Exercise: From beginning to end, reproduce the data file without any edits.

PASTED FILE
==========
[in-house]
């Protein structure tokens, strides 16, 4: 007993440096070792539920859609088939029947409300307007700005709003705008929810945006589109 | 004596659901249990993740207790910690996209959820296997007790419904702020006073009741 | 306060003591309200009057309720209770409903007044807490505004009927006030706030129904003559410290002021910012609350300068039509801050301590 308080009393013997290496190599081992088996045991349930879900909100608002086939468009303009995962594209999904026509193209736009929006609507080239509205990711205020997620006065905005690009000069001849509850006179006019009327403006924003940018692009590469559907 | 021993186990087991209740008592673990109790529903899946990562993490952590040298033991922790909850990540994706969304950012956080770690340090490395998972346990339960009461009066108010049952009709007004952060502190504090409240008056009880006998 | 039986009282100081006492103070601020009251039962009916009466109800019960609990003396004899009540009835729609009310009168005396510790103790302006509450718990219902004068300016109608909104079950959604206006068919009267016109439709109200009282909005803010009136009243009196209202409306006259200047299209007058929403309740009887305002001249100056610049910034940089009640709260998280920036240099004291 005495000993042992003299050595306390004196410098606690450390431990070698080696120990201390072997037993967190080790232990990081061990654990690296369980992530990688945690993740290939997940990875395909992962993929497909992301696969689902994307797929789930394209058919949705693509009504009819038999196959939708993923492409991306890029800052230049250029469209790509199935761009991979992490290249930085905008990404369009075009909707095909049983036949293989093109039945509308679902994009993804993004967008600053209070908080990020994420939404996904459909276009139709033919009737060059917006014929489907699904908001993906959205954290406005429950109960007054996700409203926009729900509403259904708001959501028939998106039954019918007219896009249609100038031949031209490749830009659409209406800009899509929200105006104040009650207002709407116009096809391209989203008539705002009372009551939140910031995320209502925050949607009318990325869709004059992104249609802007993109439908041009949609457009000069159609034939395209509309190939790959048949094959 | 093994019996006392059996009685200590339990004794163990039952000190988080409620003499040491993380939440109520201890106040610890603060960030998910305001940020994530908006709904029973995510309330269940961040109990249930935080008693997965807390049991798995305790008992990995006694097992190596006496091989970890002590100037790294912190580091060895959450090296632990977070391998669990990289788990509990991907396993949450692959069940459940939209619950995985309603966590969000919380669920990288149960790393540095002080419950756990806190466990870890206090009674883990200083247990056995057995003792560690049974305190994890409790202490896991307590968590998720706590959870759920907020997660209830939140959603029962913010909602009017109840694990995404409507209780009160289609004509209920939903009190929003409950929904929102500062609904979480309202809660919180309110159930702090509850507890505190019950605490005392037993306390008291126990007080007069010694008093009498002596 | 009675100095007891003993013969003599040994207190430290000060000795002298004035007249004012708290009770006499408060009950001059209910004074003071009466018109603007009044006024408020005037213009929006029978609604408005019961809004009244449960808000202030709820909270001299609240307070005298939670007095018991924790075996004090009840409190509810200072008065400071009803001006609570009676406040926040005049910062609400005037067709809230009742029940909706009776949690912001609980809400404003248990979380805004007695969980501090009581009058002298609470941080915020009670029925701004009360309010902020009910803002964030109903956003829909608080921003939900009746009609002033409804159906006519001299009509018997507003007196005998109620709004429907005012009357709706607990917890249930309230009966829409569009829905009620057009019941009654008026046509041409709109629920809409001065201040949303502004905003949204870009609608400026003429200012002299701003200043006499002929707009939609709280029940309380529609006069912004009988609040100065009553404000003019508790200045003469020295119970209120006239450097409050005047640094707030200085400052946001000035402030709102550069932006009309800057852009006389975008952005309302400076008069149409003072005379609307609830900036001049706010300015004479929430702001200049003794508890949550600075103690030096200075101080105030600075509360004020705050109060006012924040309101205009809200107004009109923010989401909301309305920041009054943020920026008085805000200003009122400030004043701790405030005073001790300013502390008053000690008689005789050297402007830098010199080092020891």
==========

[in-house]
């Protein structure tokens, strides 16, 4: 007993440096070792539920859609088939029947409300307007700005709003705008929810945006589109 | 004596659901249990993740207790910690996209959820296997007790419904702020006073009741 | 306060003591309200009057309720209770409903007044807490505004009927006030706030129904003559410290002021910012609350300068039509801050301590 308080009393013997290496190599081992088996045991349930879900909100608002086939468009303009995962594209999904026509193209736009929006609507080239509205990711205020997620006065905005690009000069001849509850006179006019009327403006924003940018692009590469559907 | 021993186990087991209740008592673990109790529903899946990562993490952590040298033991922790909850990540994706969304950012956080770690340090490395998972346990339960009461009066108010049952009709007004952060502190504090409240008056009880006998 | 039986009282100081006492103070601020009251039962009916009466109800019960609990003396004899009540009835729609009310009168005396510790103790302006509450718990219902004068300016109608909104079950959604206006068919009267016109439709109200009282909005803010009136009243009196209202409306006259200047299209007058929403309740009887305002001249100056610049910034940089009640709260998280920036240099004291 005495000993042992003299050595306390004196410098606690450390431990070698080696120990201390072997037993967190080790232990990081061990654990690296369980992530990688945690993740290939997940990875395909992962993929497909992301696969689902994307797929789930394209058919949705693509009504009819038999196959939708993923492409991306890029800052230049250029469209790509199935761009991979992490290249930085905008990404369009075009909707095909049983036949293989093109039945509308679902994009993804993004967008600053209070908080990020994420939404996904459909276009139709033919009737060059917006014929489907699904908001993906959205954290406005429950109960007054996700409203926009729900509403259904708001959501028939998106039954019918007219896009249609100038031949031209490749830009659409209406800009899509929200105006104040009650207002709407116009096809391209989203008539705002009372009551939140910031995320209502925050949607009318990325869709004059992104249609802007993109439908041009949609457009000069159609034939395209509309190939790959048949094959 | 093994019996006392059996009685200590339990004794163990039952000190988080409620003499040491993380939440109520201890106040610890603060960030998910305001940020994530908006709904029973995510309330269940961040109990249930935080008693997965807390049991798995305790008992990995006694097992190596006496091989970890002590100037790294912190580091060895959450090296632990977070391998669990990289788990509990991907396993949450692959069940459940939209619950995985309603966590969000919380669920990288149960790393540095002080419950756990806190466990870890206090009674883990200083247990056995057995003792560690049974305190994890409790202490896991307590968590998720706590959870759920907020997660209830939140959603029962913010909602009017109840694990995404409507209780009160289609004509209920939903009190929003409950929904929102500062609904979480309202809660919180309110159930702090509850507890505190019950605490005392037993306390008291126990007080007069010694008093009498002596 | 009675100095007891003993013969003599040994207190430290000060000795002298004035007249004012708290009770006499408060009950001059209910004074003071009466018109603007009044006024408020005037213009929006029978609604408005019961809004009244449960808000202030709820909270001299609240307070005298939670007095018991924790075996004090009840409190509810200072008065400071009803001006609570009676406040926040005049910062609400005037067709809230009742029940909706009776949690912001609980809400404003248990979380805004007695969980501090009581009058002298609470941080915020009670029925701004009360309010902020009910803002964030109903956003829909608080921003939900009746009609002033409804159906006519001299009509018997507003007196005998109620709004429907005012009357709706607990917890249930309230009966829409569009829905009620057009019941009654008026046509041409709109629920809409001065201040949303502004905003949204870009609608400026003429200012002299701003200043006499002929707009939609709280029940309380529609006069912004009988609040100065009553404000003019508790200045003469020295119970209120006239450097409050005047640094707030200085400052946001000035402030709102550069932006009309800057852009006389975008952005309302400076008069149409003072005379609307609830900036001049706010300015004479929430702001200049003794508890949550600075103690030096200075101080105030600075509360004020705050109060006012924040309101205009809200107004009109923010989401909301309305920041009054943020920026008085805000200003009122400030004043701790405030005073001790300013502390008053000690008689005789050297402007830098010199080092020891």